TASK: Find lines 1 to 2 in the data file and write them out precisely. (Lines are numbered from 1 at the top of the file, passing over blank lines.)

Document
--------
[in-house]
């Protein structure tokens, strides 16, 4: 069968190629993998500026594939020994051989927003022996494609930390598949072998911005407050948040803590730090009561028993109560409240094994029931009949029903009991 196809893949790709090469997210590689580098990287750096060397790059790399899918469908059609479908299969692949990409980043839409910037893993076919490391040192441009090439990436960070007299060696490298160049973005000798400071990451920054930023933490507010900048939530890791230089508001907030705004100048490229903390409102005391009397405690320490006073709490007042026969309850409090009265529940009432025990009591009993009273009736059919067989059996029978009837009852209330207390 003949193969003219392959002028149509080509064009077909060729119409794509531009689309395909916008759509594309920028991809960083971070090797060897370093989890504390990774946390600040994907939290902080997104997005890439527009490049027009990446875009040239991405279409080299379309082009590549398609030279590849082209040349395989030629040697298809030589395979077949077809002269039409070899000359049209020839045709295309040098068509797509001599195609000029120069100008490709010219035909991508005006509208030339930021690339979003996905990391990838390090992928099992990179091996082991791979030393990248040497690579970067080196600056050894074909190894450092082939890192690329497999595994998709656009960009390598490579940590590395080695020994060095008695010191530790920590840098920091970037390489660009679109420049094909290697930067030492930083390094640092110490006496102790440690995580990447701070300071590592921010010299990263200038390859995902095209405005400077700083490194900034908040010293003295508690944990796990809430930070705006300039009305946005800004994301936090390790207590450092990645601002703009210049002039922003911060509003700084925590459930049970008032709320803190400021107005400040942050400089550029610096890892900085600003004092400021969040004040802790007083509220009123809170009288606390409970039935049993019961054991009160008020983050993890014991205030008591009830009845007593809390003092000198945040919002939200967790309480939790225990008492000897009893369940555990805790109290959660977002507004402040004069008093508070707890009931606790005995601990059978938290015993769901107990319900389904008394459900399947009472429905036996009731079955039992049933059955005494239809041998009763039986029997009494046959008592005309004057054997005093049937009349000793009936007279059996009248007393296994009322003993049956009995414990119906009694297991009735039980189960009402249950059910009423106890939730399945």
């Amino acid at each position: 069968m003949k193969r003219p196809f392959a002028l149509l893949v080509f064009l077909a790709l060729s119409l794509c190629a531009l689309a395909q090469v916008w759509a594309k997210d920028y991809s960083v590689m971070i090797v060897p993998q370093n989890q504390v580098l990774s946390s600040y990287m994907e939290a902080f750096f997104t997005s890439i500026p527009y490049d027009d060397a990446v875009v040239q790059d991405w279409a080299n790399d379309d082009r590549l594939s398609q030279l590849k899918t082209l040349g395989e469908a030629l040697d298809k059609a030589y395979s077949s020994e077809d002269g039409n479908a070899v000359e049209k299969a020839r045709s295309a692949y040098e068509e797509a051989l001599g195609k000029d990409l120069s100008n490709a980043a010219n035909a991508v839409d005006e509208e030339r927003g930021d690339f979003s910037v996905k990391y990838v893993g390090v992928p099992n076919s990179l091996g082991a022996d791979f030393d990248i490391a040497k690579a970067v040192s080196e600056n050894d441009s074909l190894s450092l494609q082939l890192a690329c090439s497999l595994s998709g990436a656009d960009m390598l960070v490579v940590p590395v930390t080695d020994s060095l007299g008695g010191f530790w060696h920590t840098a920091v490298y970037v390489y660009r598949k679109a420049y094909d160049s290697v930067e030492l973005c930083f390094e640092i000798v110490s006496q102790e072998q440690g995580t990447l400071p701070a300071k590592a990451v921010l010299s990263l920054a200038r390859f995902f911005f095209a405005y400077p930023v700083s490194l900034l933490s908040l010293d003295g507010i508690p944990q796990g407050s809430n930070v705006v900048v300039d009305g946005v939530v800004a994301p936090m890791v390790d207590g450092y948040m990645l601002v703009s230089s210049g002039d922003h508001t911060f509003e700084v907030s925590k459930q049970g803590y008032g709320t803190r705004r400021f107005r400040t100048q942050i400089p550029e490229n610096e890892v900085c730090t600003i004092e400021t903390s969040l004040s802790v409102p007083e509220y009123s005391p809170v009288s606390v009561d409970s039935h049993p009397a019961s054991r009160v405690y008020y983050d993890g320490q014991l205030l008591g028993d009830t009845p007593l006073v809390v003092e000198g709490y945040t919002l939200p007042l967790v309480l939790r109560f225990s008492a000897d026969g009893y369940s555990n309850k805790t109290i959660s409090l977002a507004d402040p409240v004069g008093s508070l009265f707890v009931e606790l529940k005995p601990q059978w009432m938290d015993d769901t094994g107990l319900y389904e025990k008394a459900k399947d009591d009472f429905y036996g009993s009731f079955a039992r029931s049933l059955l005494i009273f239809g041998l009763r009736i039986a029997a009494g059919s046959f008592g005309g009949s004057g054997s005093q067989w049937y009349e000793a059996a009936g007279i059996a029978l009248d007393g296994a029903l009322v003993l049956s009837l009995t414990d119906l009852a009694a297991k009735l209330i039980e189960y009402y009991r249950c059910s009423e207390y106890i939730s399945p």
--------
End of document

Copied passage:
[in-house]
């Protein structure tokens, strides 16, 4: 069968190629993998500026594939020994051989927003022996494609930390598949072998911005407050948040803590730090009561028993109560409240094994029931009949029903009991 196809893949790709090469997210590689580098990287750096060397790059790399899918469908059609479908299969692949990409980043839409910037893993076919490391040192441009090439990436960070007299060696490298160049973005000798400071990451920054930023933490507010900048939530890791230089508001907030705004100048490229903390409102005391009397405690320490006073709490007042026969309850409090009265529940009432025990009591009993009273009736059919067989059996029978009837009852209330207390 003949193969003219392959002028149509080509064009077909060729119409794509531009689309395909916008759509594309920028991809960083971070090797060897370093989890504390990774946390600040994907939290902080997104997005890439527009490049027009990446875009040239991405279409080299379309082009590549398609030279590849082209040349395989030629040697298809030589395979077949077809002269039409070899000359049209020839045709295309040098068509797509001599195609000029120069100008490709010219035909991508005006509208030339930021690339979003996905990391990838390090992928099992990179091996082991791979030393990248040497690579970067080196600056050894074909190894450092082939890192690329497999595994998709656009960009390598490579940590590395080695020994060095008695010191530790920590840098920091970037390489660009679109420049094909290697930067030492930083390094640092110490006496102790440690995580990447701070300071590592921010010299990263200038390859995902095209405005400077700083490194900034908040010293003295508690944990796990809430930070705006300039009305946005800004994301936090390790207590450092990645601002703009210049002039922003911060509003700084925590459930049970008032709320803190400021107005400040942050400089550029610096890892900085600003004092400021969040004040802790007083509220009123809170009288606390409970039935049993019961054991009160008020983050993890014991205030008591009830009845007593809390003092000198945040919002939200967790309480939790225990008492000897009893369940555990805790109290959660977002507004402040004069008093508070707890009931606790005995601990059978938290015993769901107990319900389904008394459900399947009472429905036996009731079955039992049933059955005494239809041998009763039986029997009494046959008592005309004057054997005093049937009349000793009936007279059996009248007393296994009322003993049956009995414990119906009694297991009735039980189960009402249950059910009423106890939730399945």